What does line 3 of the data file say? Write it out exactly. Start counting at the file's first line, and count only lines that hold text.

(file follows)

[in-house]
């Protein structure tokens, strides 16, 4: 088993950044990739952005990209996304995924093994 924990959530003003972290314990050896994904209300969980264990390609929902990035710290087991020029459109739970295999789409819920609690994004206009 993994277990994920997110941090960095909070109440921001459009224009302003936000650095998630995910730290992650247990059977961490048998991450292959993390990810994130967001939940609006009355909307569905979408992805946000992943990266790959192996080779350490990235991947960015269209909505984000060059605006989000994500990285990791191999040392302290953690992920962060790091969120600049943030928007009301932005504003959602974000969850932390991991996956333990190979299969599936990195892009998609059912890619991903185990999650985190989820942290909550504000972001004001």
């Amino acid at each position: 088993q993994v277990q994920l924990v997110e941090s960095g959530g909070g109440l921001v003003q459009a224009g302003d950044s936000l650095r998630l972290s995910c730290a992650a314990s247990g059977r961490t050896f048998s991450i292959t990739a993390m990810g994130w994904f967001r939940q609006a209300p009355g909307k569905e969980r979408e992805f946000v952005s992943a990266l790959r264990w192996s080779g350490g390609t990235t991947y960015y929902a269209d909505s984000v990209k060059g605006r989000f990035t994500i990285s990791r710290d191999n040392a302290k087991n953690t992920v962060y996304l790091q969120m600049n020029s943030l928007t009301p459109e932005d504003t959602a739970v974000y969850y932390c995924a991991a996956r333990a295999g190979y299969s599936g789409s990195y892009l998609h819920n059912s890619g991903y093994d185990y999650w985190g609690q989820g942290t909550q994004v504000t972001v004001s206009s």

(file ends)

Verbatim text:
């Amino acid at each position: 088993q993994v277990q994920l924990v997110e941090s960095g959530g909070g109440l921001v003003q459009a224009g302003d950044s936000l650095r998630l972290s995910c730290a992650a314990s247990g059977r961490t050896f048998s991450i292959t990739a993390m990810g994130w994904f967001r939940q609006a209300p009355g909307k569905e969980r979408e992805f946000v952005s992943a990266l790959r264990w192996s080779g350490g390609t990235t991947y960015y929902a269209d909505s984000v990209k060059g605006r989000f990035t994500i990285s990791r710290d191999n040392a302290k087991n953690t992920v962060y996304l790091q969120m600049n020029s943030l928007t009301p459109e932005d504003t959602a739970v974000y969850y932390c995924a991991a996956r333990a295999g190979y299969s599936g789409s990195y892009l998609h819920n059912s890619g991903y093994d185990y999650w985190g609690q989820g942290t909550q994004v504000t972001v004001s206009s």